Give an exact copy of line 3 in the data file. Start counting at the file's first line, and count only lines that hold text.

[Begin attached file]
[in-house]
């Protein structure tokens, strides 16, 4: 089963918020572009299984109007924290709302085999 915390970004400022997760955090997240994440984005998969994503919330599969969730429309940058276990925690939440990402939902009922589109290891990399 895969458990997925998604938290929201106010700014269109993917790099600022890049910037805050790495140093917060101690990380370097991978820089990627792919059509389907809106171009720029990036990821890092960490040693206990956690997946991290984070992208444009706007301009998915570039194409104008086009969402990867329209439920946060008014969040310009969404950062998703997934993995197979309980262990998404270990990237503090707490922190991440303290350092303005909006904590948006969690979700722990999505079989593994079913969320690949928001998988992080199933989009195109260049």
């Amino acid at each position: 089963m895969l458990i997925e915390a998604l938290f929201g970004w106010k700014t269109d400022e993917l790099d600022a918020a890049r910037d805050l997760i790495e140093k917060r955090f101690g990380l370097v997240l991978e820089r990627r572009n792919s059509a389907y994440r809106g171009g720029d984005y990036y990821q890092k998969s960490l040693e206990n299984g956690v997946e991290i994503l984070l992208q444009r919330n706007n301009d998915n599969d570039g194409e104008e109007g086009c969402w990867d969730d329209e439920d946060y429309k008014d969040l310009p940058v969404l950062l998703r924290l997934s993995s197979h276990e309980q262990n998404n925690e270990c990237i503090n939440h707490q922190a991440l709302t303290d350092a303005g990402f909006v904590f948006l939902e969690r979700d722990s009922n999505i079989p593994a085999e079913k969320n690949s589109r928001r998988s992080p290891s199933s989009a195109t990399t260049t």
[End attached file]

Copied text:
């Amino acid at each position: 089963m895969l458990i997925e915390a998604l938290f929201g970004w106010k700014t269109d400022e993917l790099d600022a918020a890049r910037d805050l997760i790495e140093k917060r955090f101690g990380l370097v997240l991978e820089r990627r572009n792919s059509a389907y994440r809106g171009g720029d984005y990036y990821q890092k998969s960490l040693e206990n299984g956690v997946e991290i994503l984070l992208q444009r919330n706007n301009d998915n599969d570039g194409e104008e109007g086009c969402w990867d969730d329209e439920d946060y429309k008014d969040l310009p940058v969404l950062l998703r924290l997934s993995s197979h276990e309980q262990n998404n925690e270990c990237i503090n939440h707490q922190a991440l709302t303290d350092a303005g990402f909006v904590f948006l939902e969690r979700d722990s009922n999505i079989p593994a085999e079913k969320n690949s589109r928001r998988s992080p290891s199933s989009a195109t990399t260049t």